It feels good to be putting words on paper again, and in a much more serious way than I have in the past.  Before, I would scribble ideas here and there, feverishly start a project and then abandon it when the initial flow ran dry.  I've always known that serious writing is more, much more, than that.  But to have hours to carve out to immerse myself in a world, in research, in getting into a groove, well, that was just wishful thinking.

In my mind I have a beautiful little space in my home.  There is a window with sunlight pouring in and green leaves framing the glass on the outside.  There is a cute little desk with a hard backed chair.  There are a few decorative items in soft colours.  My computer adorns the centre, but there is room aplenty to spread out my books and notebook as I go back and forth between materials.  Nearby there is  a comfortable plush chair, big enough for me to recline in my favourite position (head against one arm and legs thrown over the other arm) where I can immerse myself in reading.  It's not necessarily a room unto itself, just a quiet space where I can pass a couple of hours working at writing.

I don't have this space yet, but the past week I have spread myself out on my bed.  Juliette's nap runs almost two hors, during which the older boys get to watch a movie, and I have that quiet time to myself.  The afternoon sun pours in through the bedroom window and illuminates the cream walls and white duvet.  The bed is plenty big enough for the laptop, the ipad, two books and notepad that are necessary to my current project.  And after a lovely trip to the beach on Monday with a fellow writer, I have been inspired once more to get serious about a writing project.

So far this project is simply falling out of my head and onto paper.  I read and write furiously for two hours, and feel I could easily go another hour or two if time allowed.  But perhaps the shortened time keeps me fresh and excited for the next day instead of allowing me to grow bored from spending too long in one thing.

The last time I wrote my own projects this seriously was actually almost exactly a year ago.  Autumn weather has rushed in these past few days and I think the shift is re-energizing me.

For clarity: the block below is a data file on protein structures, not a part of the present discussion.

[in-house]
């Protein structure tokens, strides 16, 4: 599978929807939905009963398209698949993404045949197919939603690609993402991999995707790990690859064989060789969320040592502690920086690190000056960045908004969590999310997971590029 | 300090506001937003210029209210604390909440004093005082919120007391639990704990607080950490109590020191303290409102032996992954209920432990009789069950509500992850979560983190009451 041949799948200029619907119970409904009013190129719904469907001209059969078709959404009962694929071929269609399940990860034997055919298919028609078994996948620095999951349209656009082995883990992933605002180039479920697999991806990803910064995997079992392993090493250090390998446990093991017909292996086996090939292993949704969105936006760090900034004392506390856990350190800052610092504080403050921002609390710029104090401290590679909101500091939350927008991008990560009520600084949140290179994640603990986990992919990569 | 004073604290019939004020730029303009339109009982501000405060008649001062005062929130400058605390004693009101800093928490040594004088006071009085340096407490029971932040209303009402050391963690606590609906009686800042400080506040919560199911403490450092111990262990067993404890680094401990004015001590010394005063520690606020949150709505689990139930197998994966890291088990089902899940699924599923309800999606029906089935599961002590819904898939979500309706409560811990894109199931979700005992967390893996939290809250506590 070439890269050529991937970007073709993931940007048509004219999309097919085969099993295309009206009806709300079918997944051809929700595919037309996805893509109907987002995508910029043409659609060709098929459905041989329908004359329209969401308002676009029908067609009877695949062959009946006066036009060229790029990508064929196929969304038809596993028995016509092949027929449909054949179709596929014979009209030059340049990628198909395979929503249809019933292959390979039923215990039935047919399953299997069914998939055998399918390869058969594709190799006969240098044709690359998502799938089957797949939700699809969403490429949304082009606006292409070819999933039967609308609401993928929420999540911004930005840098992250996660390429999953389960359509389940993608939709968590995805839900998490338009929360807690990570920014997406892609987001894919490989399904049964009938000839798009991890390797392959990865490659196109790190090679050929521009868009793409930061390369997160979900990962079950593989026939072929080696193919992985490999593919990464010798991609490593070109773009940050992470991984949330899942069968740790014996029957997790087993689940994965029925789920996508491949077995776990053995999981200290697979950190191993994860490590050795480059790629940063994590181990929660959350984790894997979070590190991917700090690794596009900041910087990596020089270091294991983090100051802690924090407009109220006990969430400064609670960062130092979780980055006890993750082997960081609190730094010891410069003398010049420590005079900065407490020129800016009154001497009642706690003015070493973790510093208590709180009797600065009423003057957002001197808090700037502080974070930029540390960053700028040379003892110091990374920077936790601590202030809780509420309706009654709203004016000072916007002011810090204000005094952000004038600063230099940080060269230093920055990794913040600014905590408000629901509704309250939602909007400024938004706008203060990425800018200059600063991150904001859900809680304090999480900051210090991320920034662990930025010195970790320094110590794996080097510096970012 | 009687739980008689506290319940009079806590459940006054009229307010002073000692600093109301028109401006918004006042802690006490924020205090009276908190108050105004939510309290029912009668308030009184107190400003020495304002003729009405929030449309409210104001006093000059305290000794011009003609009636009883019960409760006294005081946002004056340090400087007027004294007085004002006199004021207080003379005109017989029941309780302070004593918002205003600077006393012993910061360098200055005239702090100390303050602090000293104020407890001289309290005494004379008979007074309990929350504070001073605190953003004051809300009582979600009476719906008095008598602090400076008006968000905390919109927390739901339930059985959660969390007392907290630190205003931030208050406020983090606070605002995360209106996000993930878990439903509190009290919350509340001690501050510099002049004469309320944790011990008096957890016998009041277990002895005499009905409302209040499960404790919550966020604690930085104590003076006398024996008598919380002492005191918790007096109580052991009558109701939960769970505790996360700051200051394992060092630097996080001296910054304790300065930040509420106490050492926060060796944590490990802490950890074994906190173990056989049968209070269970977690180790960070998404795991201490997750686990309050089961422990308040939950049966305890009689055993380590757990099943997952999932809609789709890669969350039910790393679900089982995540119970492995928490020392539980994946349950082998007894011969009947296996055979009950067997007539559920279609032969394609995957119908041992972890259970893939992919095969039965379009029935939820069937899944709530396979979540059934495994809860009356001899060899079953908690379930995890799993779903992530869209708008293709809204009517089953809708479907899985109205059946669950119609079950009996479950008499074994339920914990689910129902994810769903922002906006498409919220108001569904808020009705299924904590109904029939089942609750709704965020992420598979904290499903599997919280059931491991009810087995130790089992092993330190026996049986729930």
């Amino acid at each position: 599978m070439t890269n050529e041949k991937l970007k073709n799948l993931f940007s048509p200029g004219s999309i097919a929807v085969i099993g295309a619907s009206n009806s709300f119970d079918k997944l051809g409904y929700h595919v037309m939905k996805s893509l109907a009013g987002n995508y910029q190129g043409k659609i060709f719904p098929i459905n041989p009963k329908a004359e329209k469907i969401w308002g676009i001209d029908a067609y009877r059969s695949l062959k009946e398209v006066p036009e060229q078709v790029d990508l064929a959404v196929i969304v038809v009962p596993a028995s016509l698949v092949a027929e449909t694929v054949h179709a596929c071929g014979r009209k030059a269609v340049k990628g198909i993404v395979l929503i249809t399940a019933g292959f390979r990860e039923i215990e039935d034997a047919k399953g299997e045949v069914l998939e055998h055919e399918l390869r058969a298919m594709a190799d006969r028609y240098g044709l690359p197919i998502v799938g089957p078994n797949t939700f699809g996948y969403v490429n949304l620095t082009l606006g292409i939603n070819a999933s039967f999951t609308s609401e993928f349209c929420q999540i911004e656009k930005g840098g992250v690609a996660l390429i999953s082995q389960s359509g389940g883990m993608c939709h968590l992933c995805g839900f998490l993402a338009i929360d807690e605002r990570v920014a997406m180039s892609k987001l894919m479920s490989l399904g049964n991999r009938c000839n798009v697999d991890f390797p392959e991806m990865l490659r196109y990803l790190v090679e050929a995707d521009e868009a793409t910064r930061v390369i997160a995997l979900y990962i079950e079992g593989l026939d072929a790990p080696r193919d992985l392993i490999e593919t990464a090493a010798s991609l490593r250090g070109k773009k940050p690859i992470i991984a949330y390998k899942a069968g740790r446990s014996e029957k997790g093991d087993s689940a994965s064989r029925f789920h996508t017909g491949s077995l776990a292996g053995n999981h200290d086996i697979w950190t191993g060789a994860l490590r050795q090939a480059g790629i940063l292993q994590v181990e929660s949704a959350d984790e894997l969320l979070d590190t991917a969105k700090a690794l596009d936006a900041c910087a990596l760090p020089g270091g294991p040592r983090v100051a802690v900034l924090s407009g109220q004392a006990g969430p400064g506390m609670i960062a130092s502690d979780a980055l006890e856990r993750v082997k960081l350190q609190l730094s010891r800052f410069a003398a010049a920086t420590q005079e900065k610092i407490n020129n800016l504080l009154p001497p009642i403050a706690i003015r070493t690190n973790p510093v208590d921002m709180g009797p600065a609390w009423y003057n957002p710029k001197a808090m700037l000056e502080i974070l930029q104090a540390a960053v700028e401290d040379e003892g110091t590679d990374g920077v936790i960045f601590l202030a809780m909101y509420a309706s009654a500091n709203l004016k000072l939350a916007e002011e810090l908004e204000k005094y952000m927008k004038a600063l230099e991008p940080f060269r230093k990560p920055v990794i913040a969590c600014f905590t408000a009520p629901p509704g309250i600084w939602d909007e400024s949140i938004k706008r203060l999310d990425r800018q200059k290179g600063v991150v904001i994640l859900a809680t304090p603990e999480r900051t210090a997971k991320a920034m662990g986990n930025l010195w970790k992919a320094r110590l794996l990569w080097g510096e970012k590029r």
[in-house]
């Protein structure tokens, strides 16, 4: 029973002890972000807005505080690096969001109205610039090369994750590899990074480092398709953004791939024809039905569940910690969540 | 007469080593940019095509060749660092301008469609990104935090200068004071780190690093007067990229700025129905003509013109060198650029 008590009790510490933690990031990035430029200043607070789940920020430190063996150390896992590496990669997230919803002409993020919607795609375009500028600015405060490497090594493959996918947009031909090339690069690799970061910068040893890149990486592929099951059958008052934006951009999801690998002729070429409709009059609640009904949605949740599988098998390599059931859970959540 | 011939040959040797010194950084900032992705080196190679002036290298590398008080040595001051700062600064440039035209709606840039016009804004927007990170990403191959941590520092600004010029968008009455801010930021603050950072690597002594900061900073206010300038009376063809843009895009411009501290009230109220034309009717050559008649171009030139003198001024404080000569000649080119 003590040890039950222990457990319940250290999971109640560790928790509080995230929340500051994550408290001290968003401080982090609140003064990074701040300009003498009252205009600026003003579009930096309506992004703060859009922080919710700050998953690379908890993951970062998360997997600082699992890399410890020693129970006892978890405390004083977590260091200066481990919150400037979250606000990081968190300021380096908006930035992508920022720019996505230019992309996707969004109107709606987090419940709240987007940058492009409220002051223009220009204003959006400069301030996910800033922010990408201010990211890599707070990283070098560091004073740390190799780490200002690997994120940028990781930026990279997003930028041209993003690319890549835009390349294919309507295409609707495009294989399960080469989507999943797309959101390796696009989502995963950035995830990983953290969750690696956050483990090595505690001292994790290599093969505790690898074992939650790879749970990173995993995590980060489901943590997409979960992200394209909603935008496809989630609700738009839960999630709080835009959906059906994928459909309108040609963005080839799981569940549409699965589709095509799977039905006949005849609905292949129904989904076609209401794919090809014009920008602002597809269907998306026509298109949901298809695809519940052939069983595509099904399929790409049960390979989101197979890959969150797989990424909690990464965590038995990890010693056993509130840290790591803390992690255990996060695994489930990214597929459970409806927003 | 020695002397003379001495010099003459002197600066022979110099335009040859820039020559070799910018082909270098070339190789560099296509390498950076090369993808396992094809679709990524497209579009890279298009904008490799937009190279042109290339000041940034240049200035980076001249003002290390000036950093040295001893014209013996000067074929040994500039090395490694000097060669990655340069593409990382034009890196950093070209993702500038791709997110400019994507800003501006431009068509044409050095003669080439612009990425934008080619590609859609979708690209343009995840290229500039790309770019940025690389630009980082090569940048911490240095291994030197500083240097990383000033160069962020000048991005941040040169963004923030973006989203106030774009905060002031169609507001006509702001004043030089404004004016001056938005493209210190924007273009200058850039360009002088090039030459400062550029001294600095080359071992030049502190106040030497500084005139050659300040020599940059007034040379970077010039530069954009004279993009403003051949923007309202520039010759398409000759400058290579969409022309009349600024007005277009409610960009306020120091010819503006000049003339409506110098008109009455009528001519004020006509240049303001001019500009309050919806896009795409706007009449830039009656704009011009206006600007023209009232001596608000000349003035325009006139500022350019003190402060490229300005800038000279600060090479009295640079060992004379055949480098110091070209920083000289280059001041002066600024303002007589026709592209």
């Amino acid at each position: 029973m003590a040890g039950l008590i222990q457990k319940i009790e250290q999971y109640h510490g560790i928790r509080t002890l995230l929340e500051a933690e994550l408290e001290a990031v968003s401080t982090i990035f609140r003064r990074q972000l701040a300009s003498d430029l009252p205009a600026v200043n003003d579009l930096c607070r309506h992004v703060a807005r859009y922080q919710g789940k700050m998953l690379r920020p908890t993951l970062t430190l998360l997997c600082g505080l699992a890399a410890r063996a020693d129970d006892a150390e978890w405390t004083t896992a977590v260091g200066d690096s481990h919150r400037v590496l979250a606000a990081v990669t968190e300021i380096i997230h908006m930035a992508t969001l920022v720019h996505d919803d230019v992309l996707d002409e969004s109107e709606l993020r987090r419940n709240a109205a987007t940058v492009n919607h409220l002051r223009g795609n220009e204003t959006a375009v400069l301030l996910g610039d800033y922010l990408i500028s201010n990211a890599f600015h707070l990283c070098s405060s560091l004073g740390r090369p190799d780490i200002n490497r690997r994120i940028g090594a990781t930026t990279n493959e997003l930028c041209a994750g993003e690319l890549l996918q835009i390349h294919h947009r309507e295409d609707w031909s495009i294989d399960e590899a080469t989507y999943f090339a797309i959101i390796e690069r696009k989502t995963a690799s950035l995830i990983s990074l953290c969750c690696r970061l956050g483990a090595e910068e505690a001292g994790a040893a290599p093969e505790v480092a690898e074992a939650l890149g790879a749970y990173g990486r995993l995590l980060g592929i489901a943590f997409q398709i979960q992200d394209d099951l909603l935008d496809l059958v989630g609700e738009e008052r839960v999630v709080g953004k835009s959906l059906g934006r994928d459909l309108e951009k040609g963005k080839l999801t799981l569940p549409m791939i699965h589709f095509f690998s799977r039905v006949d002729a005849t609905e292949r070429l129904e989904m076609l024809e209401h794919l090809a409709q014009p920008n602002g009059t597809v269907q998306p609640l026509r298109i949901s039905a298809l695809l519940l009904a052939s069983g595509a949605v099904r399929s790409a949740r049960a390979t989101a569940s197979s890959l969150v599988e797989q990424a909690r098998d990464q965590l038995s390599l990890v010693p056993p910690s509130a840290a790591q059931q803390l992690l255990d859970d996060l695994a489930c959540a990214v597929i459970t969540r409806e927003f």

Tuesday, 12 August 2014


One thought:

So I was thinking the other day about homeschooling, and why I don't do it when I love the idea so much.  I've noted before that my children are not the type to like to sit and learn on their own, constantly demanding 100% of my attention and how frustrated I get that I don't have 400% to give to them.  I've also noticed lately how social they are.  My children literally wake up every day and ask "who's house can we go to?"  Yesterday we spent the day at the beach, and while I was "lifeguarding" from the shore I watched Benjamin go out in the water and come back with no less than 15 different parents and their children.  He made friends with 6 different families on the shore and built in the sand with them.  Juliette was excited to have her friends there and explored all day with them.

Second thought:

James and I always keep our eyes out for properties.  In our plans, we would move in two or three years.  The new house would have one more bedroom, an office for James, and a huge rec room in the basement.  If we dream bigger, our little home is one a huge stretch of acreage within 10 minutes of town.  The problem with this lovely dream is that it comes with a price tag of $600,000 or beyond.

Those two thoughts merging:

I realized that we could get the space we want but not on the large property for $200,000 (plus interest) less.  And then I realized that we could go on a $20,000 vacation every year for 10 years or more with that savings...

And then an idea started forming in my mind...

What if, when Colin hit high school, we started to take those vacations.  Not all-inclusive vacations to a resort for a week or two, but big, long, two month vacations.  Big vacations to foreign countries where we study history and English and literature and photography and geography and art and philosophy and music.  What if we rent a home in one spot and travel around?  What if drive to historical settings and learn about history first hand, and experience new cultures, and read books together in the evenings?  What if the kids attended one semester of high school to do math and science and special interest classes and then we take off for a semester and "homeschool?"  Ten years would take us all the way from Colin's first year of high school through Juliette's final year.

I love dreams like this.  And something in me is really, really, really loving this one.

Thursday, 7 August 2014

Adult relationships

I always assumed that once I left the world of childhood and entered adulthood that finally people would understand how to relate to one another.  Relationships would be fulfilling, or if not, then at least civil.  Understanding would be extended, intentions assumed to be good, and communication would be clear.  I am realizing that what I saw as a flaw of childhood was actually a condition of humanity.